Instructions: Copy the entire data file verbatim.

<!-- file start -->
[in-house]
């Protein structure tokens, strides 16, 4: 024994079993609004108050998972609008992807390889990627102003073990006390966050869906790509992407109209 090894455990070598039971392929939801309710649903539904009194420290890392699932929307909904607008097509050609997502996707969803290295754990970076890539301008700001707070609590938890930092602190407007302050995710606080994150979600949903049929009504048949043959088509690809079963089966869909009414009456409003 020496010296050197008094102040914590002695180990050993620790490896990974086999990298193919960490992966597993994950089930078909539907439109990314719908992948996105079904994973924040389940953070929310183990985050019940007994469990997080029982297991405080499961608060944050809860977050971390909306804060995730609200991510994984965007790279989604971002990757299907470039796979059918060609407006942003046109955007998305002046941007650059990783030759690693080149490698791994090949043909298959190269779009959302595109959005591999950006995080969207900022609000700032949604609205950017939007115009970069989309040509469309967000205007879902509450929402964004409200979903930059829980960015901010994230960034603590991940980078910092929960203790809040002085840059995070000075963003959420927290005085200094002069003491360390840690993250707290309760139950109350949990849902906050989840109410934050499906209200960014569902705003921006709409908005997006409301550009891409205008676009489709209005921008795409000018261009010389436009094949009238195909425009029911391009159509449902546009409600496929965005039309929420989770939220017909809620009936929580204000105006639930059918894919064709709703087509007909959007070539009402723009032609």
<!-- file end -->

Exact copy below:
[in-house]
């Protein structure tokens, strides 16, 4: 024994079993609004108050998972609008992807390889990627102003073990006390966050869906790509992407109209 090894455990070598039971392929939801309710649903539904009194420290890392699932929307909904607008097509050609997502996707969803290295754990970076890539301008700001707070609590938890930092602190407007302050995710606080994150979600949903049929009504048949043959088509690809079963089966869909009414009456409003 020496010296050197008094102040914590002695180990050993620790490896990974086999990298193919960490992966597993994950089930078909539907439109990314719908992948996105079904994973924040389940953070929310183990985050019940007994469990997080029982297991405080499961608060944050809860977050971390909306804060995730609200991510994984965007790279989604971002990757299907470039796979059918060609407006942003046109955007998305002046941007650059990783030759690693080149490698791994090949043909298959190269779009959302595109959005591999950006995080969207900022609000700032949604609205950017939007115009970069989309040509469309967000205007879902509450929402964004409200979903930059829980960015901010994230960034603590991940980078910092929960203790809040002085840059995070000075963003959420927290005085200094002069003491360390840690993250707290309760139950109350949990849902906050989840109410934050499906209200960014569902705003921006709409908005997006409301550009891409205008676009489709209005921008795409000018261009010389436009094949009238195909425009029911391009159509449902546009409600496929965005039309929420989770939220017909809620009936929580204000105006639930059918894919064709709703087509007909959007070539009402723009032609």